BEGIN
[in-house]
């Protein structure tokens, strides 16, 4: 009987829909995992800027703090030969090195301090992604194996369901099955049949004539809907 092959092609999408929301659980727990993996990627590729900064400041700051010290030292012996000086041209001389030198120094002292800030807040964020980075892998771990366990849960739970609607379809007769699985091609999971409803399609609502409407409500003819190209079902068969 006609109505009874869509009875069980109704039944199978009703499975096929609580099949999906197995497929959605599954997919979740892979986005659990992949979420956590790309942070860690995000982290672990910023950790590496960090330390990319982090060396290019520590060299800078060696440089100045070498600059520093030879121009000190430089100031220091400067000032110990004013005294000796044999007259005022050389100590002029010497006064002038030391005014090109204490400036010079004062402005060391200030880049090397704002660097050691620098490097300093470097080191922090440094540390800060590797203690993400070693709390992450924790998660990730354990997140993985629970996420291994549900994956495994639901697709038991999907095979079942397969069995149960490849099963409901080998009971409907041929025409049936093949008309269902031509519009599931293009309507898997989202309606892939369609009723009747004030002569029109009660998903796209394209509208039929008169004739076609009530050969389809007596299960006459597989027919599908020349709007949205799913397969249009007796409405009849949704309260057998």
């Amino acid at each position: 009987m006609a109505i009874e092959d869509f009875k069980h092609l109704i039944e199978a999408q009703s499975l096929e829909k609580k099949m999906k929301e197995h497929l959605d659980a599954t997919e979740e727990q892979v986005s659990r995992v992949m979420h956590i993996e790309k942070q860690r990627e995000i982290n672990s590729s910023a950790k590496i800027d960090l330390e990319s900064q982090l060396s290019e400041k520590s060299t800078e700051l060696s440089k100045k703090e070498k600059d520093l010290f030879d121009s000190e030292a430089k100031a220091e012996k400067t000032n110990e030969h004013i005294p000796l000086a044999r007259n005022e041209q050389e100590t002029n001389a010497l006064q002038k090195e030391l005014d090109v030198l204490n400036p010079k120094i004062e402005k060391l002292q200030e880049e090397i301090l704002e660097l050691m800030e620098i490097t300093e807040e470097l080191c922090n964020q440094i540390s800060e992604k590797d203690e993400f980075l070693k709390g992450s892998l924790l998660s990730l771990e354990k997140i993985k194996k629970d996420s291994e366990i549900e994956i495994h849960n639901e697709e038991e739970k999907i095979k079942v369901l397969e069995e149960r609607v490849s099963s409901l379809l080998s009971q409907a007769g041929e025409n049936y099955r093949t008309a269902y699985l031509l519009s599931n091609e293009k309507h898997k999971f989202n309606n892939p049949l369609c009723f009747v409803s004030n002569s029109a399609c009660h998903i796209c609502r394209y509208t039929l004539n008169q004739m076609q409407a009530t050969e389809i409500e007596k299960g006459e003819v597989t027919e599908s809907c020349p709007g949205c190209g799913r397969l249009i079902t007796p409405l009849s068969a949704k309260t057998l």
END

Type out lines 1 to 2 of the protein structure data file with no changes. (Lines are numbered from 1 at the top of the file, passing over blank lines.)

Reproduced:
[in-house]
């Protein structure tokens, strides 16, 4: 009987829909995992800027703090030969090195301090992604194996369901099955049949004539809907 092959092609999408929301659980727990993996990627590729900064400041700051010290030292012996000086041209001389030198120094002292800030807040964020980075892998771990366990849960739970609607379809007769699985091609999971409803399609609502409407409500003819190209079902068969 006609109505009874869509009875069980109704039944199978009703499975096929609580099949999906197995497929959605599954997919979740892979986005659990992949979420956590790309942070860690995000982290672990910023950790590496960090330390990319982090060396290019520590060299800078060696440089100045070498600059520093030879121009000190430089100031220091400067000032110990004013005294000796044999007259005022050389100590002029010497006064002038030391005014090109204490400036010079004062402005060391200030880049090397704002660097050691620098490097300093470097080191922090440094540390800060590797203690993400070693709390992450924790998660990730354990997140993985629970996420291994549900994956495994639901697709038991999907095979079942397969069995149960490849099963409901080998009971409907041929025409049936093949008309269902031509519009599931293009309507898997989202309606892939369609009723009747004030002569029109009660998903796209394209509208039929008169004739076609009530050969389809007596299960006459597989027919599908020349709007949205799913397969249009007796409405009849949704309260057998």